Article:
Groupon Inc.’s $540.2 million in operating losses since 2008 may leave some investors leery of buying shares in a company with a business model so easy to copy that it has spawned 482 imitators.
Groupon, the biggest provider of online daily-deal coupons, said yesterday that it plans to raise $750 million in an IPO, the most yet for a U.S. social media company.
Sales surged more than 14-fold to $644.7 million last quarter, making Chicago-based Groupon bigger than established technology companies like Citrix Systems Inc. and Autodesk Inc. Yet, with marketing costs rising faster than sales, Groupon may not make money fast enough to warrant the $25 billion valuation it was said to be contemplating in March, said Pat Becker Jr., a portfolio manager at Becker Capital Management Inc.
“Companies have to have profitability or a compelling case for a path to profitability,” said Becker, whose Portland, Oregon-based firm manages $2.5 billion. “We also look for barriers to entry and we just don’t see that in this particular business.”
Co-founded in 2008 by Andrew Mason, Groupon has ballooned in the past year as consumers worldwide flock to daily offers for discounts of up to 90 percent at hotels, restaurants and nail salons. The company’s gross profit, or the revenue left after sharing sales with merchants, jumped to $270 million in the first quarter from $20 million a year earlier.
‘Revolution in Retailing’
The daily-deal market pioneered by Groupon may generate $3.9 billion in U.S. sales in 2015, from $873 million in 2010, according to researcher BIA/Kelsey in Chantilly, Virginia.
Subscribers increased to 83.1 million in the first quarter from 3.4 million a year earlier, and the number of deals sold jumped to 28.1 million from 1.8 million. Groupon delivers coupons in more than 500 markets worldwide, compared with 260 for its top competitor, Washington-based LivingSocial.com.
“The whole deals space is the most revolutionary thing in retailing since the advent of e-commerce,” said Lou Kerner, managing director of the private shares group at Wedbush Securities Inc., in a televised interview on “Bloomberg West.” “This is a market that is going to be really, really big but it’s still really in its infancy.”
To handle the growth, Groupon bolstered its workforce to 7,107 employees as of March 31, from 37 in June 2009. Revenue per sales representative in the first quarter was $172,000 a month, up from $87,000 two years earlier, the company said.
The company had marketing costs of $208.2 million in the first quarter, resulting in a net operating loss of $117.1 million. Groupon spent $179.9 million on subscriber acquisitions, as it tries to build its lead over LivingSocial.
Profitability In Question
“Since our inception, we have prioritized growth, and investments in our marketing initiatives have contributed to our losses,” Groupon said in the filing. “Over time, as our business continues to scale and we become more established in a greater percentage of our markets, we expect that our marketing expense will decrease as a percentage of revenue.”
The size of the marketing budget will make it difficult to reach profitability any time soon, said A.B. Mendez, a research analyst at GreenCrest Capital Management LLC in New York.
“It’s not yet clear what their longer-term margins will be or when they will be able to get to consistent profitability,” Mendez said.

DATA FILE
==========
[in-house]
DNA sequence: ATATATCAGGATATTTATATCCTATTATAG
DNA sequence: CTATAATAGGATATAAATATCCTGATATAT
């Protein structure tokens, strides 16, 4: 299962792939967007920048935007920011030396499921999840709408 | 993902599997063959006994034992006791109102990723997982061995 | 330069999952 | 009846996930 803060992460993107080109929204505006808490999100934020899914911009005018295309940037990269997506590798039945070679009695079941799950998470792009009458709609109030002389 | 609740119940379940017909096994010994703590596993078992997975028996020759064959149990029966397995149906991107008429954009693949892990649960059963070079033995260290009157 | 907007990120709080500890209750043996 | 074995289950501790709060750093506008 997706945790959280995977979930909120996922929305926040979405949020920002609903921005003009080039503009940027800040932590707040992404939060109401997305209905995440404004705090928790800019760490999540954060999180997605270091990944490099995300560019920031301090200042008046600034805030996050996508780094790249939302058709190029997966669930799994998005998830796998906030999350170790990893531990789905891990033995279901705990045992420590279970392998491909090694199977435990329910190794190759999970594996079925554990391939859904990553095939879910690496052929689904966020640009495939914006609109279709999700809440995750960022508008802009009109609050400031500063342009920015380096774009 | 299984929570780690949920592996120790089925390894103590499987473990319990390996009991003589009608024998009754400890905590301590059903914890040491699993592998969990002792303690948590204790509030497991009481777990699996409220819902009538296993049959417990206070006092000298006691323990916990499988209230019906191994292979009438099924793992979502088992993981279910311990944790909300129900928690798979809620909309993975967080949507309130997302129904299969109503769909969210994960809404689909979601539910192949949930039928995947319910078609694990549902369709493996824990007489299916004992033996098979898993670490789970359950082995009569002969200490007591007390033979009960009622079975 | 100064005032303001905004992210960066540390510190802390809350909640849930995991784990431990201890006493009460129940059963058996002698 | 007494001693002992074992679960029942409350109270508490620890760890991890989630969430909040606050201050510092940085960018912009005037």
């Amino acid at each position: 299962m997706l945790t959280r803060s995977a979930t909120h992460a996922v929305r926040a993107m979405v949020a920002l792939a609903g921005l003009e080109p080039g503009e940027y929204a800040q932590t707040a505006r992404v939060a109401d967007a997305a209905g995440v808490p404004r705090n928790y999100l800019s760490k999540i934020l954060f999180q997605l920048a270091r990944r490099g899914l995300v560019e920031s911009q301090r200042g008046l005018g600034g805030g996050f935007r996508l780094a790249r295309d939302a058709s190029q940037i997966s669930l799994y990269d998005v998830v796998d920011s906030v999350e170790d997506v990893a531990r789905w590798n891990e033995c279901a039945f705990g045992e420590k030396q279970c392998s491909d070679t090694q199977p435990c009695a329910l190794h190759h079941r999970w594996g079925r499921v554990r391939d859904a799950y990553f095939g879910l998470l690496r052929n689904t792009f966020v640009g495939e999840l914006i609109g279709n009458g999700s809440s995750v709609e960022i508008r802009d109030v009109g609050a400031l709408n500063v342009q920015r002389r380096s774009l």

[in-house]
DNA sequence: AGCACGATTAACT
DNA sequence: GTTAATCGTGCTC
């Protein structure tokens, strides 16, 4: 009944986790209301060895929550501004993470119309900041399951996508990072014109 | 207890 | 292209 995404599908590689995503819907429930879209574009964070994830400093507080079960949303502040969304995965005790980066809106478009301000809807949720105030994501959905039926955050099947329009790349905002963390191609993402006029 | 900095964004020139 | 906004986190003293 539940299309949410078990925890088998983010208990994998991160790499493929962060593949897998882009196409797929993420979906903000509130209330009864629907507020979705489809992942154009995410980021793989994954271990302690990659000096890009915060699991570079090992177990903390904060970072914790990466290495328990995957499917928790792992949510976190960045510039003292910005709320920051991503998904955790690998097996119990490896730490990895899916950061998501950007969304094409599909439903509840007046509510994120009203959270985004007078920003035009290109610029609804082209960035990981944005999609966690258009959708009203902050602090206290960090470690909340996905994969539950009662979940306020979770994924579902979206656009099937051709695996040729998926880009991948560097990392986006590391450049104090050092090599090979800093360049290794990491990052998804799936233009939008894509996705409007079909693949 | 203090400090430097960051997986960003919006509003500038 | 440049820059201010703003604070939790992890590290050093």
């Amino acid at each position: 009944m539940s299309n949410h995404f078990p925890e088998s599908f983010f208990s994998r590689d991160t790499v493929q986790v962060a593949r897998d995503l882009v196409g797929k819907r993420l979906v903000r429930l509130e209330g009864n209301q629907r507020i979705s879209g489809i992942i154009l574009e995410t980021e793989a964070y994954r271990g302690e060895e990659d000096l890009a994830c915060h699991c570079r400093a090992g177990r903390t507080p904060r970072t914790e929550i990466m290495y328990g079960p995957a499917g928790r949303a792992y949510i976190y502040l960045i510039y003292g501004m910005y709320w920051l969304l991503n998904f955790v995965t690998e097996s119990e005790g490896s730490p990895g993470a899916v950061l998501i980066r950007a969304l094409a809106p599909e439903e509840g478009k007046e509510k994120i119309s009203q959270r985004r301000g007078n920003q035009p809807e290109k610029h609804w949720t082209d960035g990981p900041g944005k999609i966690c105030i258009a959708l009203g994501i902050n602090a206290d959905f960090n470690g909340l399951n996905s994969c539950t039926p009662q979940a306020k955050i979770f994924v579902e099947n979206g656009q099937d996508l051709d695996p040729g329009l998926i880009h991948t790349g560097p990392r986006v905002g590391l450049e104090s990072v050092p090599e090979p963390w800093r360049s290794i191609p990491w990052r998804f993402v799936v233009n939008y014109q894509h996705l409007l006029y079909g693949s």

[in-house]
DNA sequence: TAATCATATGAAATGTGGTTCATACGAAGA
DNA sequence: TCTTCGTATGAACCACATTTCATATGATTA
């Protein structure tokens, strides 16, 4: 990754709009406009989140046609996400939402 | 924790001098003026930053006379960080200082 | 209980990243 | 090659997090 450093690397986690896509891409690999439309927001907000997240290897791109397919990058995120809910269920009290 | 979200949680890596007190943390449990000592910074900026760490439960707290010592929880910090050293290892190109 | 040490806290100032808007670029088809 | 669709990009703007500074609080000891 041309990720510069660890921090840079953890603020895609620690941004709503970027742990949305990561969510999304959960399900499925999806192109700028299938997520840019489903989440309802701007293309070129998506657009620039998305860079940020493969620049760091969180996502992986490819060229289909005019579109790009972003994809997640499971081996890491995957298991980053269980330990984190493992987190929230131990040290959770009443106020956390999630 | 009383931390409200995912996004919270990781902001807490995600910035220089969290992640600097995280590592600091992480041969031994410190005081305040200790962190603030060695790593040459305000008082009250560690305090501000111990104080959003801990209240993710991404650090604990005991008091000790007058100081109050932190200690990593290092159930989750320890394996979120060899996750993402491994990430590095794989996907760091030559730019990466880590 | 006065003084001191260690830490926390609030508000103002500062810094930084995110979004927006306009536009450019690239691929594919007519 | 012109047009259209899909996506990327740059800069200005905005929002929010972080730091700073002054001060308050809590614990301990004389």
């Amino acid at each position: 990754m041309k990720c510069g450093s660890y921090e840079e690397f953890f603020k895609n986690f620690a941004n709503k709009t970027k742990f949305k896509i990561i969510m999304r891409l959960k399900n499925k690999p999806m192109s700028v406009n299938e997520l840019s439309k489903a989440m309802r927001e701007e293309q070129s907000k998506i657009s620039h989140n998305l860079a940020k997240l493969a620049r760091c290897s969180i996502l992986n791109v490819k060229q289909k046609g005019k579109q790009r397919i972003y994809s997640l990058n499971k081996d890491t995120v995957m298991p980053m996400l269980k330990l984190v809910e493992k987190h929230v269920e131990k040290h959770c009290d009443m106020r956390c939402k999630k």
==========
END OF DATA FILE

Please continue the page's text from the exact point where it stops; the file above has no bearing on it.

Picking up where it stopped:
LinkedIn Corp., the No. 1 professional-networking site, last month became the first major U.S. social-media company to sell shares to the public. Shares of the Mountain View, California-based company have surged 75 percent since its May 18 debut and now has a market value of $7.5 billion.
Cheaper Than LinkedIn?
On a price-to-sales basis, Groupon may be cheaper than LinkedIn and Facebook Inc. LinkedIn is valued at 20 times this year’s sales, assuming first-quarter revenue is replicated throughout the year. A $25 billion valuation for Groupon would mean a price-to-sales ratio of 9.7. Facebook is valued at $55 billion on the secondary exchange SharesPost Inc., implying a ratio of about 13.8.
To justify its valuation, Groupon needs to convert marketing costs into profit by ensuring customers keep coming back, said Espen Robak, president of Pluris Valuation Advisors LLC, a New York-based adviser to investment funds.
“It all depends on how sticky those customer relationships are,” Robak said. “If they become subscribers forever and you can harvest those relationships for a long time, the money you spent up front is money well spent.”
Internet music service Pandora Media Inc. said yesterday that it plans to raise as much as $123.2 million in an IPO. At the midpoint of its range, the company would be valued at $1.27 billion, or 6.2 times revenue.
The biggest shareholder is Green Media LLC, which is owned by co-founder Eric Lefkofsky and his wife, Elizabeth Kramer Lefkofsky. Green Media owns 21.6 percent of Class A shares and 41.7 percent of Class B stock.
Rounding out the list of top investors are Rugger Ventures LLC, owned by the family of Groupon co-founder Bradley Keywell, which holds 6.9 percent of Class A stock and 16.7 percent of Class B. New Enterprise Associates and Accel Partners own 14.7 percent and 5.6 percent of Class A shares, respectively.
Investors with less than 5 percent ownership include T. Rowe Price Group Inc., Andreessen Horowitz, Greylock Partners, Russia’s Digital Sky Technologies and Kleiner Perkins Caufield & Byers. Bloomberg LP, the parent company of Bloomberg News, is an investor in Andreessen Horowitz.
Groupon was valued at about $1.3 billion in April 2010, when it raised $135 million from Digital Sky and other investors. An investment of $950 million, completed in January, pegged Groupon’s worth at $4.75 billion.
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